The intersection of white supremacy in targeting Black and Asian Americans


Lina Bhatti

Date published: Thu, 22 April 21


The recent killing of Daunte Wright and the targeted shooting towards Asian Americans in Atlanta, GA have built upon existing conversations of the intersections of white supremacy and institutional racism. Although mainstream media perpetuates stereotypes about Black Americans and Asian Americans, the former being violent and the latter being a model minority, the larger context is understanding how white supremacy not only exists on a framework of institutional racism, but how it also pits minorities against one another.

White Supremacy 

At its most general, white supremacy is the idea that white “race” is superior to any other. Much of America’s history is tied to white supremacy in a very subtle way. The founding fathers wrote a constitution that allowed for all white land-owning men the ability to vote, to have life, liberty, and pursuit of happiness. The founding fathers existed on a society framed by its genocide of Natives and its enslavement of Africans. Although white supremacy may seemingly be tied to the far right only, it is necessary to acknowledge that many of the institutions in the United States are framed by attitudes of white supremacy. 

White supremacy in its overt forms includes the theory that the white race has evolved more than other races – feeding into eugenics and race science; the idea that there is a white genocide occurring; anti-Semitism; Islamophobia; clash of civilizations (which is a theory that the West and other non-Western parts of the world cannot coexist). White supremacy in its subtle forms is more systemic – police brutality, unequal access to food and education, gentrification, voter suppression. These combined forms of white supremacy create a United States that is unable to separate itself from not only its racist and white supremacist origins, but also its racist and white supremacist present.

The effects of white supremacy

Thus, white supremacy has many different forms that cause harm to BIPOC and POC. White supremacists have created intense harm in minority communities in the United States. A white supremacist sees someone who is non-white as an outsider, a foreigner, an alien, and thus seeks to create a society without these people. This form of otherization is utilized not only by white supremacists, but by mainstream media and general American society as a way to demean those who react to their oppression.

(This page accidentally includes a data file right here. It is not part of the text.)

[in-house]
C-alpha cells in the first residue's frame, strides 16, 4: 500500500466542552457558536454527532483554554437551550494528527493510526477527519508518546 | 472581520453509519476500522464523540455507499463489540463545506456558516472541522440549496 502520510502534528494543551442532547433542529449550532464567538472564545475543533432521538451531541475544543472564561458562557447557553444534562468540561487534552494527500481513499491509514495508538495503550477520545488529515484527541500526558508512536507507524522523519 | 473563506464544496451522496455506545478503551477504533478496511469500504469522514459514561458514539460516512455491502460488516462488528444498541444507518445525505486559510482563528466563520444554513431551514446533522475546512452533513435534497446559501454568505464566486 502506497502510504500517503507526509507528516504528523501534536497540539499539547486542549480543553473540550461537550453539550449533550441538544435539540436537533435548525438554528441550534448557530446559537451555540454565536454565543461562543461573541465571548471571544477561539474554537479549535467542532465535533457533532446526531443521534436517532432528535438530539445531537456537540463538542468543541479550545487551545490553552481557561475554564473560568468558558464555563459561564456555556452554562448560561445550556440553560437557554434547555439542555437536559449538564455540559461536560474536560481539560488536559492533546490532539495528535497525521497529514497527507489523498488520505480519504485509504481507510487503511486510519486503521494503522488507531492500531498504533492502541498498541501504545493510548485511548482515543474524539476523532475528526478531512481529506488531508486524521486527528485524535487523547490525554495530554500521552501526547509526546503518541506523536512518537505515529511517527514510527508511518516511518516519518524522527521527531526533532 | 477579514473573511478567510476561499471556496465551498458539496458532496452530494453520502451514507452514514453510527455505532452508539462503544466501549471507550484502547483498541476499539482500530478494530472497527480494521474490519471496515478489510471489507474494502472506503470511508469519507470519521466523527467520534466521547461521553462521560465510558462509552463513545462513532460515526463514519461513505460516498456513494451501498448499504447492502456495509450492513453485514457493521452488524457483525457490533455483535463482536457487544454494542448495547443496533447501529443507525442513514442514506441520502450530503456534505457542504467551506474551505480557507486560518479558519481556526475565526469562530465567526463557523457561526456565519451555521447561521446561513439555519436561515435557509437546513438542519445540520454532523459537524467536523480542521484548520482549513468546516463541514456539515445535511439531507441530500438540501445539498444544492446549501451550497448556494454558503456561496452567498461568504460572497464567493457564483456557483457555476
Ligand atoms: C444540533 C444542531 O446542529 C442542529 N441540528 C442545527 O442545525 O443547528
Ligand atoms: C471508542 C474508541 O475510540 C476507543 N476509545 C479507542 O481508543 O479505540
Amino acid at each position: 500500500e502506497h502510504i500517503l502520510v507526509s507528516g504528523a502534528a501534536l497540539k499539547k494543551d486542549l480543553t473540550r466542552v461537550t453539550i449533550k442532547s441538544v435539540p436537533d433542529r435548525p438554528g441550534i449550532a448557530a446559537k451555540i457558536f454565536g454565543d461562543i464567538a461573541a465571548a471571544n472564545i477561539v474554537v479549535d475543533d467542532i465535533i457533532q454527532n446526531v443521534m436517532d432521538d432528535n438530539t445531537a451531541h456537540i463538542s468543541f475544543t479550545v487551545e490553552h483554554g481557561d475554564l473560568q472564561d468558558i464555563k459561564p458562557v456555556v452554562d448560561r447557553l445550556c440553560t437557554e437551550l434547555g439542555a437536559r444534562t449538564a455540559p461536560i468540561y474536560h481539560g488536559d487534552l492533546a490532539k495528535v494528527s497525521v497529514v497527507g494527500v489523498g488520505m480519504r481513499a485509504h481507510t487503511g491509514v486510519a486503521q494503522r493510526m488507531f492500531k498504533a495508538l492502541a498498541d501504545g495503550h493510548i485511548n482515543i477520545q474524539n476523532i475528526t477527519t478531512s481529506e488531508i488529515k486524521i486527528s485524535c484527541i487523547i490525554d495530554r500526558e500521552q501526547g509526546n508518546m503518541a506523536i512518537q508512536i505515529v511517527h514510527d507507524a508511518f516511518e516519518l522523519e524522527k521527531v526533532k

Dehumanization is a form of moral disengagement that allows for people to forego their sympathies towards oppressed minorities. Through dehumanization and otherization, the media and politicians are active figures in perpetuating stereotypes about marginalized communities, and are complicit in the violence that results. Through dehumanization, white supremacy will consistently be upheld.

Through this otherization and dehumanization, stereotypes are created of Black men as “thugs”, Black women as “angry”, Asian women as “docile”, and Asian men as “effeminate”. These stereotypes carry with them intense propensity for harm by dehumanizing marginalized peoples. The shootings in Atlanta show that a man was targeting Asian American women; the killings in church in Charleston were targeted specifically to Black worshippers – these show the ways in which white supremacy becomes action – by actively upholding a mission to eradicate non-white people. 

Although the experience of a Black American and an Asian American can be very different, there is intersectionality in the ways that white supremacy upholds marginalization of both groups of people. In order to fight white supremacy, actions must be taken to fight the institutions that uphold racism. To report an incident of Asian hate please go to this link. Call your state senators as well to support the George Floyd Justice in Policing Act